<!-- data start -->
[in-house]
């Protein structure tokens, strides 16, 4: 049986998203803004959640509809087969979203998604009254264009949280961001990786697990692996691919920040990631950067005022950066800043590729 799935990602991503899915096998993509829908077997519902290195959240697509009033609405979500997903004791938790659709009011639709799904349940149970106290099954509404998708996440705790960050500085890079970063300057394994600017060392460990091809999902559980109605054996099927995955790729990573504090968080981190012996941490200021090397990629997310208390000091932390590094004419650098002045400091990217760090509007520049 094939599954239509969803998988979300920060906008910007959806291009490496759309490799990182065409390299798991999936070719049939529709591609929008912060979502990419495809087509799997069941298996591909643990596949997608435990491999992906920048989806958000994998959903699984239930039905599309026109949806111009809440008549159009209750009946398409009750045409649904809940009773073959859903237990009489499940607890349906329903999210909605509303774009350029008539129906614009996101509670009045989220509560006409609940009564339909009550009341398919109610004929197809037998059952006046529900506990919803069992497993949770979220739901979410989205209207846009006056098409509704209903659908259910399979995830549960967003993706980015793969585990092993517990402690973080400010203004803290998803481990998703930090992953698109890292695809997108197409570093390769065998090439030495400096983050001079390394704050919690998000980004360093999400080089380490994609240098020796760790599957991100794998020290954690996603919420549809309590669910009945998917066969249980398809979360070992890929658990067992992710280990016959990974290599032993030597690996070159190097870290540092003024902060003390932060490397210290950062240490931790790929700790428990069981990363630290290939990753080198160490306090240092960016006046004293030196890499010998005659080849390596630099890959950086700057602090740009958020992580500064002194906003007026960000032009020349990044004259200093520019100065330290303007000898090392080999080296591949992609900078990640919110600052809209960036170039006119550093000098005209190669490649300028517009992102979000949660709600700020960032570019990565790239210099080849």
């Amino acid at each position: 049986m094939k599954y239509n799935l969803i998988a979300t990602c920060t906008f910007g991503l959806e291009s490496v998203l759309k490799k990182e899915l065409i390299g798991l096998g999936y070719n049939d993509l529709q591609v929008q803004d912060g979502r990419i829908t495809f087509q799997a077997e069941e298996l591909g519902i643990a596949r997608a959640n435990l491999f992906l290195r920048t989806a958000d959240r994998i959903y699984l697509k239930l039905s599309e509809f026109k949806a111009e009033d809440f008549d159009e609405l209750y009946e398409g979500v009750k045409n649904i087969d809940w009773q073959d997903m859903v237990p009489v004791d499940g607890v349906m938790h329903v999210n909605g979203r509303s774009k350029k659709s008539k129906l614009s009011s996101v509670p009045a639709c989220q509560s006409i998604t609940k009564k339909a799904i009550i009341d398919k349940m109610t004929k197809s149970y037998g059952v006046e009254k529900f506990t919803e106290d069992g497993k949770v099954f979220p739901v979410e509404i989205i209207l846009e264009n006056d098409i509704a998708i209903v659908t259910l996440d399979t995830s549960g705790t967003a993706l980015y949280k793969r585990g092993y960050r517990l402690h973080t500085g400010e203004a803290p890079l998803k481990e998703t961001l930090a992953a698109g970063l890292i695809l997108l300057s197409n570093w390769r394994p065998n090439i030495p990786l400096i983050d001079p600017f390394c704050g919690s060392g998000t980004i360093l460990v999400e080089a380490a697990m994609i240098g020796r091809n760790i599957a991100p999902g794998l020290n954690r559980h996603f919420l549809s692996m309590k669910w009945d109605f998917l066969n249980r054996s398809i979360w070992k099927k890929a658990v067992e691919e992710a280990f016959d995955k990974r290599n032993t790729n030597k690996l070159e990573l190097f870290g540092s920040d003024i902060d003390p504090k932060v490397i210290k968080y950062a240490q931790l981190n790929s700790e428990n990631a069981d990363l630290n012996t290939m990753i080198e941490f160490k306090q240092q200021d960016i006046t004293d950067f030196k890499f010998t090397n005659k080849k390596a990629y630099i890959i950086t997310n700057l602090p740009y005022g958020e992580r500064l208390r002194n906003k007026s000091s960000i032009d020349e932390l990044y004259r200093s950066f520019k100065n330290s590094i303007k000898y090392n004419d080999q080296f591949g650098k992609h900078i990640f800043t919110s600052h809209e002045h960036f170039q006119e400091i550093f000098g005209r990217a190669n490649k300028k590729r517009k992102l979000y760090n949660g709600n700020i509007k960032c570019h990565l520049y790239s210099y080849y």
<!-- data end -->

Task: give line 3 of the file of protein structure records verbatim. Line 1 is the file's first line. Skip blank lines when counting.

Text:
């Amino acid at each position: 049986m094939k599954y239509n799935l969803i998988a979300t990602c920060t906008f910007g991503l959806e291009s490496v998203l759309k490799k990182e899915l065409i390299g798991l096998g999936y070719n049939d993509l529709q591609v929008q803004d912060g979502r990419i829908t495809f087509q799997a077997e069941e298996l591909g519902i643990a596949r997608a959640n435990l491999f992906l290195r920048t989806a958000d959240r994998i959903y699984l697509k239930l039905s599309e509809f026109k949806a111009e009033d809440f008549d159009e609405l209750y009946e398409g979500v009750k045409n649904i087969d809940w009773q073959d997903m859903v237990p009489v004791d499940g607890v349906m938790h329903v999210n909605g979203r509303s774009k350029k659709s008539k129906l614009s009011s996101v509670p009045a639709c989220q509560s006409i998604t609940k009564k339909a799904i009550i009341d398919k349940m109610t004929k197809s149970y037998g059952v006046e009254k529900f506990t919803e106290d069992g497993k949770v099954f979220p739901v979410e509404i989205i209207l846009e264009n006056d098409i509704a998708i209903v659908t259910l996440d399979t995830s549960g705790t967003a993706l980015y949280k793969r585990g092993y960050r517990l402690h973080t500085g400010e203004a803290p890079l998803k481990e998703t961001l930090a992953a698109g970063l890292i695809l997108l300057s197409n570093w390769r394994p065998n090439i030495p990786l400096i983050d001079p600017f390394c704050g919690s060392g998000t980004i360093l460990v999400e080089a380490a697990m994609i240098g020796r091809n760790i599957a991100p999902g794998l020290n954690r559980h996603f919420l549809s692996m309590k669910w009945d109605f998917l066969n249980r054996s398809i979360w070992k099927k890929a658990v067992e691919e992710a280990f016959d995955k990974r290599n032993t790729n030597k690996l070159e990573l190097f870290g540092s920040d003024i902060d003390p504090k932060v490397i210290k968080y950062a240490q931790l981190n790929s700790e428990n990631a069981d990363l630290n012996t290939m990753i080198e941490f160490k306090q240092q200021d960016i006046t004293d950067f030196k890499f010998t090397n005659k080849k390596a990629y630099i890959i950086t997310n700057l602090p740009y005022g958020e992580r500064l208390r002194n906003k007026s000091s960000i032009d020349e932390l990044y004259r200093s950066f520019k100065n330290s590094i303007k000898y090392n004419d080999q080296f591949g650098k992609h900078i990640f800043t919110s600052h809209e002045h960036f170039q006119e400091i550093f000098g005209r990217a190669n490649k300028k590729r517009k992102l979000y760090n949660g709600n700020i509007k960032c570019h990565l520049y790239s210099y080849y």